Candy Darling - Nominee

1944 - 1974

Warhol superstar Candy Darling was born into an alcoholic household in Queens, N.Y. where she lived with her mother after her parents’ divorce. Darling, who was assigned male at birth, spent hours watching and studying old movies on TV.  It was by impersonating her favorite actresses that she discovered herself– though this behavior made her an outcast. At 17, she was confronted by her mother over rumors that she wore women’s clothes. She left the room and returned in drag. With milky white skin and large brown eyes she was indeed a beauty. Adopting the name Hope Slattery, she began getting hormone injections and frequenting Manhattan gay bars. By 1967, she had assumed the name Candy Darling and was starring alongside Jackie Curtis and a young Robert DeNiro in Curtis’ play ‘Glamour, Glory, and Gold’. One night Andy Warhol came to see the production and promptly cast her and Curtis in his film ‘Flesh’ (1968). Feeling stardom was destined, Darling was crushed when she was not cast in ‘Myra Breckinridge’ (1970). Though she found at best bit-parts in mainstream films, in the vibrant underground world Darling was a superstar. She portrayed a central character in Warhol’s ‘Women in Revolt’ (1971) and appeared in such independent films as ‘Brand X’ (1970) and ‘Some of My Best Friends Are...’ (1971), where she played a victim of trans-bashing.  She also appeared on stage in several plays including Tennessee Williams’s ‘Small Craft Warnings’ (1972), at the request of Williams himself.  Darling was immortalized in music, most notably by Lou Reed and the Velvet Underground in the rock classics ‘Walk on the Wild Side’ and ‘Candy Says,’ and in the Rolling Stones’ ‘Citadel.’ She died of lymphoma on March 21, 1974 at the age of 29. Despite the brevity of her life, her influence remains undeniable.  Along with Jackie Curtis and Holly Woodlawn, Candy Darling emerged in the late 60s/early 70s as a bold and outrageous transsexual superstar of the youth-quaking underground, blazing a trail for greater transgender visibility and acceptance in the future.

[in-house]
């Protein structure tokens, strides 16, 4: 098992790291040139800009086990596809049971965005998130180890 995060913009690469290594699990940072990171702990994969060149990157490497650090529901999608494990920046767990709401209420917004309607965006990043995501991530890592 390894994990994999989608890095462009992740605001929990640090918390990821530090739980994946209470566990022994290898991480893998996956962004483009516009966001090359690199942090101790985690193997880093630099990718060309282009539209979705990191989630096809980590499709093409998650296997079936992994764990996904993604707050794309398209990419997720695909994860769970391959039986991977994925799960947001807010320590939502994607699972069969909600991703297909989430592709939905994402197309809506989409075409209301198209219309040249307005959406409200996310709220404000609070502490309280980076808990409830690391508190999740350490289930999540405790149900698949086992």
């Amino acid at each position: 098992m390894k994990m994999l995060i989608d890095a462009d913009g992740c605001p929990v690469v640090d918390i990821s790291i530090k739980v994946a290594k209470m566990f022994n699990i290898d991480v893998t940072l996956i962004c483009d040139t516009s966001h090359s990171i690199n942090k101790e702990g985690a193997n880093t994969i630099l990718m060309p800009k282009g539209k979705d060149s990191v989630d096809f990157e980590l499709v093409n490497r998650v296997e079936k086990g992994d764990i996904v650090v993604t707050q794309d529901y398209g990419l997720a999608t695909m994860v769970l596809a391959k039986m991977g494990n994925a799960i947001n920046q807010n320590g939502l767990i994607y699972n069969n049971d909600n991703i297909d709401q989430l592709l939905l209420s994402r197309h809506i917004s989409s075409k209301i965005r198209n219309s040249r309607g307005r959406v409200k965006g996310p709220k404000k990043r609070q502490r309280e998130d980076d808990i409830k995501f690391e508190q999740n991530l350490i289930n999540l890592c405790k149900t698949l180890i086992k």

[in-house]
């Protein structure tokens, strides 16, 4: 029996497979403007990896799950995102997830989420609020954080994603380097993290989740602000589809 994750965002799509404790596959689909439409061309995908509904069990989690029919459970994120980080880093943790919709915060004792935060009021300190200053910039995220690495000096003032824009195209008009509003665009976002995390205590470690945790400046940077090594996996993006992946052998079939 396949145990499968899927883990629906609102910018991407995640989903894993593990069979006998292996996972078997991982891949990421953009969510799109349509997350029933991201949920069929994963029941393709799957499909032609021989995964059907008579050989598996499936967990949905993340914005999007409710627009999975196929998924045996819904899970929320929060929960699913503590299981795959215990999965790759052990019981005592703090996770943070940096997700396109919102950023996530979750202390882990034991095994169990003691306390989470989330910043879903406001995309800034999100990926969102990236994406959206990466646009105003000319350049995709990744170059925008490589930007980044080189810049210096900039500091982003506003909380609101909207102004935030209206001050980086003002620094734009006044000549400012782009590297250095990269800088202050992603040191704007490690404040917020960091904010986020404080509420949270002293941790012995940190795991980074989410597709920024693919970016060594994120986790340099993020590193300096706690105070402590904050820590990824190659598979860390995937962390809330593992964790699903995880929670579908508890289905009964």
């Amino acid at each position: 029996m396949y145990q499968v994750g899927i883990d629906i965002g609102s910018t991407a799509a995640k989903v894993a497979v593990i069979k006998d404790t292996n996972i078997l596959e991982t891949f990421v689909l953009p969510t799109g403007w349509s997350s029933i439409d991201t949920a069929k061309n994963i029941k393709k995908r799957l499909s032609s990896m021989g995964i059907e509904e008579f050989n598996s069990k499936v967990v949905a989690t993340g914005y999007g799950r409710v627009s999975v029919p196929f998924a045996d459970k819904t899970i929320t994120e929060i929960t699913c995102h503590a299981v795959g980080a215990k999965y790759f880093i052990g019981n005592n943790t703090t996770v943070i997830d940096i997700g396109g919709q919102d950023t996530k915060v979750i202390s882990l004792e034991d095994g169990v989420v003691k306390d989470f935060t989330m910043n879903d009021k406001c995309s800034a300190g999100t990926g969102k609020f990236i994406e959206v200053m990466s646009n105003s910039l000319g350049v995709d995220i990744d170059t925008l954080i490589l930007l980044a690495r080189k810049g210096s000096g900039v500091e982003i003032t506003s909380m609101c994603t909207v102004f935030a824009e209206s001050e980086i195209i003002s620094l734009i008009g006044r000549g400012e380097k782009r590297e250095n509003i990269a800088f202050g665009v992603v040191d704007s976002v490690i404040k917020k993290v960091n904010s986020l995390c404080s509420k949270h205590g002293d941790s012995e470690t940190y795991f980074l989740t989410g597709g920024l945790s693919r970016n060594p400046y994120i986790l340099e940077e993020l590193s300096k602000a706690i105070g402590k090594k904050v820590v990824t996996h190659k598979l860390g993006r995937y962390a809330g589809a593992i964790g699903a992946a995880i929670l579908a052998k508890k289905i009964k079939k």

Candy Darling Headshot

Demography

Gender Female

Sexual Orientation Unknown

Gender Identity Transgender

Ethnicity Caucasian/White

Nations Affiliated United States

Era/Epoch Cold War (1945-1991)

Field(s) of Contribution

Entertainer

Film

Theater

Commemorations & Honors

Greer Lankton's Bust of Darling Displayed at Whitney Biennial (1995)

Stephen Dorff First Person to Portray Darling in I Shot Andy Warhol (1996)

Beautiful Darling Documentary Berlin International Film Festival Premiere (2010)

Authorship

Original Biography Author
Owen Keehnen
Biography Edited By
Victor Salvo
Resources Coordination
Carrie Maxwell